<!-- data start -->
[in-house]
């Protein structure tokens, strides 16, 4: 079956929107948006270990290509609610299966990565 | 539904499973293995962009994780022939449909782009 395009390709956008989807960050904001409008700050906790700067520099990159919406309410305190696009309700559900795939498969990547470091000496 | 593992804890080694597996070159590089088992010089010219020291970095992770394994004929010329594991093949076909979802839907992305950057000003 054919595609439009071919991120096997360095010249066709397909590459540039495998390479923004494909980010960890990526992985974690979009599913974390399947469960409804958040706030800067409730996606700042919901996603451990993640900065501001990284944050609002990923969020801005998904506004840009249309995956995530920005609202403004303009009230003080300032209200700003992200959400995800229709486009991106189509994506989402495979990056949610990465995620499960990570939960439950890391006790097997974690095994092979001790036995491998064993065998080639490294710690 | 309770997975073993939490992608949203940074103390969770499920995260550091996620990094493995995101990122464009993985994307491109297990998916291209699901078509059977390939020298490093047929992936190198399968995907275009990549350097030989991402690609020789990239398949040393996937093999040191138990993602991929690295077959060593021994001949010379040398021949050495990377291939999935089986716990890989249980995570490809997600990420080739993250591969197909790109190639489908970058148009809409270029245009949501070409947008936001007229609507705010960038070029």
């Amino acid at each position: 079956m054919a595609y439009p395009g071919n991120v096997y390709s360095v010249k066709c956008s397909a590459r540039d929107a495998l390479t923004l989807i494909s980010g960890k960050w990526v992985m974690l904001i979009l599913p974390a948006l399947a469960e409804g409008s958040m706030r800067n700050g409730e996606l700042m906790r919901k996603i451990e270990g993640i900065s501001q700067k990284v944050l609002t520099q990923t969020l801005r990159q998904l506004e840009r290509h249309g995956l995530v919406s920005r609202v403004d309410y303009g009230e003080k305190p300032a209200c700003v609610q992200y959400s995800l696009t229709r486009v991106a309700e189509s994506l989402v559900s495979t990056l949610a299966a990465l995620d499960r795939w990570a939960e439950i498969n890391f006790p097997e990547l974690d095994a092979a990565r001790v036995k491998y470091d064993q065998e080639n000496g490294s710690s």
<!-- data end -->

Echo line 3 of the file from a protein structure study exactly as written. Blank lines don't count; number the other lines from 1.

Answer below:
């Amino acid at each position: 079956m054919a595609y439009p395009g071919n991120v096997y390709s360095v010249k066709c956008s397909a590459r540039d929107a495998l390479t923004l989807i494909s980010g960890k960050w990526v992985m974690l904001i979009l599913p974390a948006l399947a469960e409804g409008s958040m706030r800067n700050g409730e996606l700042m906790r919901k996603i451990e270990g993640i900065s501001q700067k990284v944050l609002t520099q990923t969020l801005r990159q998904l506004e840009r290509h249309g995956l995530v919406s920005r609202v403004d309410y303009g009230e003080k305190p300032a209200c700003v609610q992200y959400s995800l696009t229709r486009v991106a309700e189509s994506l989402v559900s495979t990056l949610a299966a990465l995620d499960r795939w990570a939960e439950i498969n890391f006790p097997e990547l974690d095994a092979a990565r001790v036995k491998y470091d064993q065998e080639n000496g490294s710690s």